Iraq Drawdown

As the drawdown of U.S. forces in Iraq continues, the focus is turning to what is needed to sustain troops.

Petraeus on Afghan Gov

General David Petraeus highlights the accomplishments of the Afghan government in eliminating corruption.

Typhoon Kompasu

U.S. forces in Korea are recovering from a powerful typhoon that slammed the Korean Peninsula Thursday with strong winds and heavy rains.

CO Guard Pot Airlift

The Colorado National Guard is assisting local authorities in airlifting thousands of marijuana plants found at two illegal grow sites.


Defense officials announced only 5 of 10 states that applied for waivers to the MOVE Act have been approved to extend deadlines for accepting absentee ballots past election day.

Hurricane Earl Latest

The Coast Guard and National Guard continue to prepare for Hurricane Earl which returned to Category 4 strength Thursday with winds over 130 miles per hour.

Wednesday, September 1, 2010

Today´s Top News 01 September 2010

Former U.S. Forces-Iraq commander, General Ray Odierno praises Iraqi Security Forces and Defense Secretary Robert Gates thanks troops for their service in Iraq.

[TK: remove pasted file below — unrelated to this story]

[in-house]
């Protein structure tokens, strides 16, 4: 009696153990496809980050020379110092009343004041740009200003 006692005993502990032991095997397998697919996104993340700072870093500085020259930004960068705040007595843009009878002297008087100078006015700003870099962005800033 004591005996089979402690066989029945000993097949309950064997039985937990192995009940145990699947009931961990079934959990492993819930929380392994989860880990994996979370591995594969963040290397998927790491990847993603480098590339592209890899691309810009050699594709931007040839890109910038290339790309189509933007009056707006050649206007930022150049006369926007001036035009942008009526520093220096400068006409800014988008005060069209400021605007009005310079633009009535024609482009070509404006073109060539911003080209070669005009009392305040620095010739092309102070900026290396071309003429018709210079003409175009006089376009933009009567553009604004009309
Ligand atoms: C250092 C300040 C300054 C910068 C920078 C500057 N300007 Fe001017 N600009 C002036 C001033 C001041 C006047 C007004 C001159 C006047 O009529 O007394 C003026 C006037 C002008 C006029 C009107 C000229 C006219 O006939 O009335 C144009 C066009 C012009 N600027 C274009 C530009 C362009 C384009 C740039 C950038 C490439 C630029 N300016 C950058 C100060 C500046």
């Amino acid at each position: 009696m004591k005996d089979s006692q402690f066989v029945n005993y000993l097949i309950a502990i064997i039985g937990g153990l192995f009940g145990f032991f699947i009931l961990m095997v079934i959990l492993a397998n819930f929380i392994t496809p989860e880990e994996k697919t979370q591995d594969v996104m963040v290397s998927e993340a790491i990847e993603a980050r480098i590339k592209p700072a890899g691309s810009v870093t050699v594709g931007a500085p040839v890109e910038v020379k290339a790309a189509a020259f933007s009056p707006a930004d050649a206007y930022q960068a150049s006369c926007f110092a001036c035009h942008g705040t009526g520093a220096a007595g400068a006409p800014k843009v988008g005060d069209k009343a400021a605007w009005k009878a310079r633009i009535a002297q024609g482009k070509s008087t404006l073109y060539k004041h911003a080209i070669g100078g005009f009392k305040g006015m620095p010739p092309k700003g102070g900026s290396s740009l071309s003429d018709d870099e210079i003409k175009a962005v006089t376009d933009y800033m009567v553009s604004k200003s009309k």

Operation New Dawn II

With the U.S. combat role in Iraq at an end, U.S. military officials on Wednesday launched Operation New Dawn.

Monte Cassino CPO Air Date Sep 1, 2010


DNU Flash - Chief petty officer selectees at Naval Support Activity Naples, Italy, get a lesson in naval history and heritage.

Flu Readiness

DNU Flash - All Sailors are required to get the new influenza vaccine.

Hurricane Earl Preps

The threat of Hurricane Earl is putting servicemembers along the East Coast on alert.

BO Irvine Safety Stand Down

DNU Flash - Comedian Bo Irvine conducts a safety standdown at Naval Support Activity Bahrain.

Headlines for September 1, 2010

DNU Flash - Headlines from around the fleet: President Barack Obama announces the official end of combat operations in Iraq; the Navy Reserve offers career options for Sailors who want to leave active duty but not the Navy.

26th MEU Goes to Pakistan

The 26th Marine Expeditionary Unit is deploying aboard the USS Kearsarge Amphibious Ready Group to join the flood relief efforts in Pakistan one month early.

GEN Austin Takes Over